Pace closed the gap in the third inning on an unearned run that Morgan gave away.  A walk and two errors allowed them to close the gap to 3-1.  Cofer came up big again in the bottom half of the inning with a solo homer to centerfield.  This one looked like a Tiger Woods one-iron shot that got out of there in a hurry.  It was a missile.  One fan close by said, “That one needed a stewardess on it.”  This gave the Dogs a 4-1 lead.

Pace kept fighting back.  They put two runs on the board in the fourth inning. After a single and a Bulldog error, Pace lifted a fly ball to right that Trey Patterson picked up on the run.  His perfect throw to catcher Dominic Arienzo at the plate was on the money, but the umpire called him safe.  Ainslie argued the call to no avail.  It was now 4-3 and the game was on.

The breakout inning for the Dogs came in the fourth.  Pace brought in a lefty reliever and Morgan took advantage.  Arienzo led off the inning with a double to the right field gap.  Pinch runner Tristan Stapp later scored on a wild pitch.  Morgan loaded the bases after Stamps drew an intentional walk, Ferguson reached on a catcher interference play, and Lane drew a walk in a great at-bat.  With two outs and Cofer at the plate, an unusual play gave the Dogs new life.  Cofer struck out, but the ball got away from the Pace catcher.  Before he could corral the passed ball, all runners advanced and a run scored.  That’s when Anderson came up with his triple down the right field line to drive in three runs and give the Dogs a 9-3 lead with nine outs to go.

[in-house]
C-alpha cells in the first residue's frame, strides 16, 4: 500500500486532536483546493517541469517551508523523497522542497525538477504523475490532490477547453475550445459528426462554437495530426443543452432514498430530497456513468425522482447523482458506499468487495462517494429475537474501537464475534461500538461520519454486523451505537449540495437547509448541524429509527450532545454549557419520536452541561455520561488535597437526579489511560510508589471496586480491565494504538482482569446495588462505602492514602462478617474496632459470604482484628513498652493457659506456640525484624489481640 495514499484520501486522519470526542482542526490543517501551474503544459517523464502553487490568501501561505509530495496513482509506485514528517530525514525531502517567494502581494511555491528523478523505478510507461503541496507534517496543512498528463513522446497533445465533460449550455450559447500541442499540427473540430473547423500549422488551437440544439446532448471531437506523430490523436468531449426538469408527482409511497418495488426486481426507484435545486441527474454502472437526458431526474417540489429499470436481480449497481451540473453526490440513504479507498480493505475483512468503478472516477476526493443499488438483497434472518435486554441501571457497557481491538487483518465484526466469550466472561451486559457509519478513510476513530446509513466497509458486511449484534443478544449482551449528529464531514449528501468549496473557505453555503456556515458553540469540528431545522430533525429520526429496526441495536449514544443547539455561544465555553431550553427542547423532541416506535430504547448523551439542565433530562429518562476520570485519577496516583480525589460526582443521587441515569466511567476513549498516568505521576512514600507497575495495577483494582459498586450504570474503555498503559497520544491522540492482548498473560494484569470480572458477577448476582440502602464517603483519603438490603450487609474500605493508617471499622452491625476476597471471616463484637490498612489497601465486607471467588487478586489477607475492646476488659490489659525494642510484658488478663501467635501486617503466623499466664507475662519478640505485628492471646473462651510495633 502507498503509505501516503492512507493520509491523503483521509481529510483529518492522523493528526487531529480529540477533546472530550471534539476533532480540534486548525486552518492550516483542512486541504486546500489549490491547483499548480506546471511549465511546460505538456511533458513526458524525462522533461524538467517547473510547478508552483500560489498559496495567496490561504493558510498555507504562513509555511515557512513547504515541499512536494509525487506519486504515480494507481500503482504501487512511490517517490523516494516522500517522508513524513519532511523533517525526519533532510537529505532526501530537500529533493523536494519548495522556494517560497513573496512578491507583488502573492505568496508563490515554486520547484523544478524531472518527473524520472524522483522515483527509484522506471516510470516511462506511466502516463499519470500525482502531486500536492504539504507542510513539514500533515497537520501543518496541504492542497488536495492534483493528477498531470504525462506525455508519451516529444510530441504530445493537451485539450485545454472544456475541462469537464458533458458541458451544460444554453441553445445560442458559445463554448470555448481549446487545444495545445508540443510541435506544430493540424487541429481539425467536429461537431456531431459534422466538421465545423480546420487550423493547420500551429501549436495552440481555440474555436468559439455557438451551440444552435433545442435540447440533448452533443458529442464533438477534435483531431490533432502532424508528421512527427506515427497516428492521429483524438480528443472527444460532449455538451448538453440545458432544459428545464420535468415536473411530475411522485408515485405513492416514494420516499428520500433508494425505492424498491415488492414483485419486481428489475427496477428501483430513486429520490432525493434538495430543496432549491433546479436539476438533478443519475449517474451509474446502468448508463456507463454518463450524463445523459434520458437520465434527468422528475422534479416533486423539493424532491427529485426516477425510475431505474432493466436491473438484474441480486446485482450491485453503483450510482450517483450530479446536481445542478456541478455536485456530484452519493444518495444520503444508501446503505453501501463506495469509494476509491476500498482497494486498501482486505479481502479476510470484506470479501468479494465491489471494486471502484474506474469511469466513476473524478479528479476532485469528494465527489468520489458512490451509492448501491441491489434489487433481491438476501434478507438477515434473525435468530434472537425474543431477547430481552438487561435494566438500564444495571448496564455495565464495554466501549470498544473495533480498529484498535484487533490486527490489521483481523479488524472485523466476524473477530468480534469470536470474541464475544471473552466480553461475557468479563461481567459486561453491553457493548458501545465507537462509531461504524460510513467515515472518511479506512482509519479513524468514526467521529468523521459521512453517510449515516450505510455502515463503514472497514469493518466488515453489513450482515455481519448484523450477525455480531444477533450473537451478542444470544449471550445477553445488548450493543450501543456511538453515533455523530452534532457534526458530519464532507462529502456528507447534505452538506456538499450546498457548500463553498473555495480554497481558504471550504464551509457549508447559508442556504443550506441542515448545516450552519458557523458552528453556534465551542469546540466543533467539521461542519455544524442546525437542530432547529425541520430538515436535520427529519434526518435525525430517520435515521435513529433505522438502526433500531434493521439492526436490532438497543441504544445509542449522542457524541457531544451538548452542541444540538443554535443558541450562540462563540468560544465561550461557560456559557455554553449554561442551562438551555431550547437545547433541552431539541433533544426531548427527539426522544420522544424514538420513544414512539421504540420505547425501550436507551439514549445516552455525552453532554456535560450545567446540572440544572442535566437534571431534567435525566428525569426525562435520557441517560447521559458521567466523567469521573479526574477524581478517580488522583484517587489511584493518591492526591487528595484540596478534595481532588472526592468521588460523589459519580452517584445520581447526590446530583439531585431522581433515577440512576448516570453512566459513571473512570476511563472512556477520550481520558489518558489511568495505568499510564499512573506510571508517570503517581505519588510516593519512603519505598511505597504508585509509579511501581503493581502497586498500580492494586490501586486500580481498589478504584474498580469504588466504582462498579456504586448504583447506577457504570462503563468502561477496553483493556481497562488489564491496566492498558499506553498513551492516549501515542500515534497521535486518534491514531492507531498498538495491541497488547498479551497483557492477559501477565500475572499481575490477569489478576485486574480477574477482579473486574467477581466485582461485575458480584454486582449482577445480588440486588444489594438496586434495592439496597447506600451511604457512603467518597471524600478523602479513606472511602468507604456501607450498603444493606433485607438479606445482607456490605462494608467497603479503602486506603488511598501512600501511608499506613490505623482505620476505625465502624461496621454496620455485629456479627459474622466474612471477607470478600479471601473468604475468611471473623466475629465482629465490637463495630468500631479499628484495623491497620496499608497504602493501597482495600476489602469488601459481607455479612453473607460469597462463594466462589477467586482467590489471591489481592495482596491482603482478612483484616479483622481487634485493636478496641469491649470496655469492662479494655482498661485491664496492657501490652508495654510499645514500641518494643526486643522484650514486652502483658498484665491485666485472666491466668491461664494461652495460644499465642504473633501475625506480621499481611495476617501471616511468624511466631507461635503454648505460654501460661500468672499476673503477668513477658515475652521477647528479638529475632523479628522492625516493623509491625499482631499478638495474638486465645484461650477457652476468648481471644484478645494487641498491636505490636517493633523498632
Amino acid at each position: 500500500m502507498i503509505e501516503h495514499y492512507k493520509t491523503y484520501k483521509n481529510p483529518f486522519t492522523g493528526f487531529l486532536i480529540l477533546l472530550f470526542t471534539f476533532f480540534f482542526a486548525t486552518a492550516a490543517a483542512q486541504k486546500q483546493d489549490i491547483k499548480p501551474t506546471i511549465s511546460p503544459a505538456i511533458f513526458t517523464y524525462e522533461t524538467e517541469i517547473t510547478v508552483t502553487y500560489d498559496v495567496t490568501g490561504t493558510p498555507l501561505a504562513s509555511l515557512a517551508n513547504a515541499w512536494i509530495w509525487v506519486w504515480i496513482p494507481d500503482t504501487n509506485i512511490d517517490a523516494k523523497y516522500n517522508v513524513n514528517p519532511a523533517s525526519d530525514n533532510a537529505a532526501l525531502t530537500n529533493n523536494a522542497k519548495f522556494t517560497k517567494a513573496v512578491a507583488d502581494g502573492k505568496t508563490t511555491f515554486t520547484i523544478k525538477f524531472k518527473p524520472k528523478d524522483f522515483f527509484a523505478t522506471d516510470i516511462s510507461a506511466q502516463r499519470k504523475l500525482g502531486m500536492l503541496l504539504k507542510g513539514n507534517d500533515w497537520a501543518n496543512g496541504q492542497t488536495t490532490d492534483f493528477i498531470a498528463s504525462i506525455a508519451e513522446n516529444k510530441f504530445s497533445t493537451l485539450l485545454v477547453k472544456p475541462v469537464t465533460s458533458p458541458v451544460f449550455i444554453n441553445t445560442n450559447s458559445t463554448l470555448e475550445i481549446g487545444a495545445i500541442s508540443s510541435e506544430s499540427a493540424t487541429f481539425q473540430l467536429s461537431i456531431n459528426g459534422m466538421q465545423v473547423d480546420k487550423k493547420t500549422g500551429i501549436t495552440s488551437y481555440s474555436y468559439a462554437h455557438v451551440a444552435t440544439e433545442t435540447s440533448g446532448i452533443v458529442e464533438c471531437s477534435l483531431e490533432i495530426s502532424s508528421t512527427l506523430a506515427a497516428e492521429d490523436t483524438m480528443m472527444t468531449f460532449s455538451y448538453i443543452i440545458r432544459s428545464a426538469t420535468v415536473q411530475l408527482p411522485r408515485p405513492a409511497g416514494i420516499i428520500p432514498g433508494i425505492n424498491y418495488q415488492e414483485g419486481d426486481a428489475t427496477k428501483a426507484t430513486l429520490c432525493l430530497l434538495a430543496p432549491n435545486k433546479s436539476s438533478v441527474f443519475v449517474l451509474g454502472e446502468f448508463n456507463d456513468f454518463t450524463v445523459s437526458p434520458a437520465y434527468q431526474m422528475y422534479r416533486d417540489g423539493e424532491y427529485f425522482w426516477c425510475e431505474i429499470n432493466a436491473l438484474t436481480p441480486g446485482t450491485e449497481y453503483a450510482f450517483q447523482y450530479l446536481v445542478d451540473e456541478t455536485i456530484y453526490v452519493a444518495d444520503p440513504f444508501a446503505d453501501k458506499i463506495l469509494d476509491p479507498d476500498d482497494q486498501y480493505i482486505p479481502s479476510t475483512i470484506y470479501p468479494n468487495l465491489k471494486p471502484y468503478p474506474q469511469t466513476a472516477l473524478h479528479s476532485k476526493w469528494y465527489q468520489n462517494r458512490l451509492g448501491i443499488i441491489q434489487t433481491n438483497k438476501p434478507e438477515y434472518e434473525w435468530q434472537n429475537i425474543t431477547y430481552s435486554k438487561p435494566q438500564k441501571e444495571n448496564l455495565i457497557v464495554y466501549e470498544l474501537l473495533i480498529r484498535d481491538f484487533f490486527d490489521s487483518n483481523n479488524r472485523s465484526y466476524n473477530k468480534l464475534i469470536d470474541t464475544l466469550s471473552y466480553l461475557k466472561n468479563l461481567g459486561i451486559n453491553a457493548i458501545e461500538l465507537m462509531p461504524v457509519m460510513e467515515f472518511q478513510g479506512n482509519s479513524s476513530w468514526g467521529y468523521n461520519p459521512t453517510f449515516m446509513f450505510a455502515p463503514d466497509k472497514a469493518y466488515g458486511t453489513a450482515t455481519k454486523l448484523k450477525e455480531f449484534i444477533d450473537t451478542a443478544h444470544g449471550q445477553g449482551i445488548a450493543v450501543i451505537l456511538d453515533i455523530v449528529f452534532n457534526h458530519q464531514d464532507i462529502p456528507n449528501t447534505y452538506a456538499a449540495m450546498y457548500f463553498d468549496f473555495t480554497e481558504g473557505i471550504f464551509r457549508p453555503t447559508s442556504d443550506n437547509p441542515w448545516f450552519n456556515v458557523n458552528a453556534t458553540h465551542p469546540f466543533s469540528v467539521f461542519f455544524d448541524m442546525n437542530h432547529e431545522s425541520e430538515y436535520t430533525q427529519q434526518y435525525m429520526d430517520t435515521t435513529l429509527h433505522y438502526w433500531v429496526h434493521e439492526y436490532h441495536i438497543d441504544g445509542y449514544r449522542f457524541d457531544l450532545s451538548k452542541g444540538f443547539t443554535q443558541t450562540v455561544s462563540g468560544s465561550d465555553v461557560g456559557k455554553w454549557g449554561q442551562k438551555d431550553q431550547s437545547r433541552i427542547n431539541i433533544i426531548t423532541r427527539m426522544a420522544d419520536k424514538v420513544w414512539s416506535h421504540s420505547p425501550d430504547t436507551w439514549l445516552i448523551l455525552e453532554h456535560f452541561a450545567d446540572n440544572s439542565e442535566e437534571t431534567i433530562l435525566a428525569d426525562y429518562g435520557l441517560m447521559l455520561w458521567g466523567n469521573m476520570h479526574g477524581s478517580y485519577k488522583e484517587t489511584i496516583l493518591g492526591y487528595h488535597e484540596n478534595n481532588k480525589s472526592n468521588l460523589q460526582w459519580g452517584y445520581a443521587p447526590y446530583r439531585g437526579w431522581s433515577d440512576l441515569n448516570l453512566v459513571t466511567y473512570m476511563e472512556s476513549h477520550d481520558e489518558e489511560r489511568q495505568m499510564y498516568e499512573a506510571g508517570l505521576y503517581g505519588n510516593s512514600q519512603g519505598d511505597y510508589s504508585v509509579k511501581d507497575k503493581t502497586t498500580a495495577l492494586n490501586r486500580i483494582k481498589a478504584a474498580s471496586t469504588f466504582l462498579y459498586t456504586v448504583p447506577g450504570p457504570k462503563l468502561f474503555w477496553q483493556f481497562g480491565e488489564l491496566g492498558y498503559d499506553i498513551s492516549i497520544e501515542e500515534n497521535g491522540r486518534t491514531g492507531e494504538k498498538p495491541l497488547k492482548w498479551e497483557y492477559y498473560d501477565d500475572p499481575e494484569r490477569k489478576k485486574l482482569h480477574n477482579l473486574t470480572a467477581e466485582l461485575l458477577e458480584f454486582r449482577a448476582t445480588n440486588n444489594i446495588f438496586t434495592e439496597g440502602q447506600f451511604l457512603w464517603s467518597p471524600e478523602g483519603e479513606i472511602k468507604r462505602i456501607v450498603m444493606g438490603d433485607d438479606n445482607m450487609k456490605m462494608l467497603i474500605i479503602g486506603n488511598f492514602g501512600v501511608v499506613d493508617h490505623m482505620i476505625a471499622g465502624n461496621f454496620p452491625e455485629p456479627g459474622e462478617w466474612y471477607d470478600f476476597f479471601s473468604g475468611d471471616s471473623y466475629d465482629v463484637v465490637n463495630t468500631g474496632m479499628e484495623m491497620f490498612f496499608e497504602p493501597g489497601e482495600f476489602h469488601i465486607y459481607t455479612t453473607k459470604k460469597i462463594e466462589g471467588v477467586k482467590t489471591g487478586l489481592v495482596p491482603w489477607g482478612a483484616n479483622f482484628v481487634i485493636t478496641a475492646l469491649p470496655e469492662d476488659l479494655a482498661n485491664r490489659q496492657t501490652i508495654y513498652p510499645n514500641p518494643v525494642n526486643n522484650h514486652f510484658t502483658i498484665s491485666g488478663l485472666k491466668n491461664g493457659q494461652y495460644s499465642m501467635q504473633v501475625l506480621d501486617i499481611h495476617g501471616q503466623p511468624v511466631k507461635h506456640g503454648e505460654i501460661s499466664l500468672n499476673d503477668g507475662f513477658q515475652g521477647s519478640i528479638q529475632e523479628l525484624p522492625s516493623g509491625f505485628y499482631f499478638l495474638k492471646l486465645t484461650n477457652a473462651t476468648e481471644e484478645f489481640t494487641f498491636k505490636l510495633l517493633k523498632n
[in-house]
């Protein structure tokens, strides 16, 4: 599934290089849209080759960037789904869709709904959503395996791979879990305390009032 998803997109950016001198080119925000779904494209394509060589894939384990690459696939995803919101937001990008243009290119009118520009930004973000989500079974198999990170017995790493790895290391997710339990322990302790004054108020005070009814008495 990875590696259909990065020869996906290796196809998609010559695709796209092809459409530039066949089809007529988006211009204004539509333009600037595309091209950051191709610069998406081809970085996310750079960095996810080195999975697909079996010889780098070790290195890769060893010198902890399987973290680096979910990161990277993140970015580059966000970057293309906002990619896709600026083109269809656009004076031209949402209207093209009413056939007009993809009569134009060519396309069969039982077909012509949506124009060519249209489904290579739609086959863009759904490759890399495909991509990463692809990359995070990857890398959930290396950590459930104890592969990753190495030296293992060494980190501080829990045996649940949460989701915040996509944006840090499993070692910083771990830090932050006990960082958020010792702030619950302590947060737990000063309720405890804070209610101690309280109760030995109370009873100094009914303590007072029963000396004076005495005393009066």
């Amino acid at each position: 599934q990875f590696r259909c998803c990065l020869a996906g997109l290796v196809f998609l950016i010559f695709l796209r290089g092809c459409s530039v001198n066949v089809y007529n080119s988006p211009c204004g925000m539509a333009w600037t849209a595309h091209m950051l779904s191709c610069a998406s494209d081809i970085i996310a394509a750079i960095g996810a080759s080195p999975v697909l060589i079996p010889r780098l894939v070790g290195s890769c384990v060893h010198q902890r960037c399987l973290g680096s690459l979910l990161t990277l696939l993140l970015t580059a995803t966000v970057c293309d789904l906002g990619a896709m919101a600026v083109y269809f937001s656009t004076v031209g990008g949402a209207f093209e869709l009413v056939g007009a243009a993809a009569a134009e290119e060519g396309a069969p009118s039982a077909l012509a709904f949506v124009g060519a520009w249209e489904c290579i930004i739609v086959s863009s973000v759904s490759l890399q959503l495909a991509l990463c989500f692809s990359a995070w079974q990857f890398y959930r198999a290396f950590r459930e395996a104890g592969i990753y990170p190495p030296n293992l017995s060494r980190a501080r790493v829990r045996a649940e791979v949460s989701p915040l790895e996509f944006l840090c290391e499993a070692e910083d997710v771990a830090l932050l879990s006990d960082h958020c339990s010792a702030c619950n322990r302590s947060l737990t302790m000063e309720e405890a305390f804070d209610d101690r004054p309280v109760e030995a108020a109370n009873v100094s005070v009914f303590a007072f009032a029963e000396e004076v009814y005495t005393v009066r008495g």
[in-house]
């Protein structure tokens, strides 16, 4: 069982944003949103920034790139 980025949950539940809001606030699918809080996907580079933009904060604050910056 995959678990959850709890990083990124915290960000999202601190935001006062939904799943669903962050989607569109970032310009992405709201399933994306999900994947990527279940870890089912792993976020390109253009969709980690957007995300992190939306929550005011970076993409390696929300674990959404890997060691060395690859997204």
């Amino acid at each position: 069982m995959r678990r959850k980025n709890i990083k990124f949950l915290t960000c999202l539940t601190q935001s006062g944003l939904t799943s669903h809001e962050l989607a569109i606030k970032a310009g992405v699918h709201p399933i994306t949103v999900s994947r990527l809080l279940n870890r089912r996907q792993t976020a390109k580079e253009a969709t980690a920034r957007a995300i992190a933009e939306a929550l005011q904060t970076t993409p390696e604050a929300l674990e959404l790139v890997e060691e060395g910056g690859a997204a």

Pace cut into the lead with a single run in the sixth after a single and double.  It was obvious that Anderson was tiring quickly, but MOCO still held a four-run lead at 9-4.  The Knights didn’t quit.  They gave the Dogs a scare in the top of the seventh by scoring three runs before Silvey came in for the save.  He didn’t throw a single curve over the final two outs.  The first batter doubled to drive in two runs, but the big righthander settled in after that.  He gave up a bloop single that Anderson, who had moved to left field, almost made an amazing diving catch on.  It popped out of his glove and the lead had dwindled to 9-7.  Silvey quickly disposed of the next two batters with a grounder to second and a popup to third.  It was a comeback series for the ages.

Coach Merritt Ainslie made these comments.  “I thought there were two at-bats in the series that gave us the push we needed to get it done.  Ethan’s homerun in game two and Jacob Anderson’s triple after the third strike passed ball on Grant were big for us.  I also thought that Blake was huge in game three.  He came into a pressure situation and he did exactly what we needed him to do.  He threw strikes and showed that the moment was not too big for him.  He may have been nervous internally, but he certainly didn’t show it externally which gives us confidence that he can perform in that situation.  He has a nice skill set and a solid bat.  This is just one more role he can fill for us down the stretch.  I’m proud of him.

The biggest thing I challenged them about after game one was to refocus.  I also threw out a challenge to Ethan and he responded.  He thrives in those tough situations as we’ve seen him do it now for two years.  It was the same for Jacob.  I just told him it was his turn.  They both knew it was special and how big it was.  They’re both gamers that weren’t going to let their teammates down.  We’ve got one of the best two-three punches in the state.  They had to show up on the biggest stage and they did.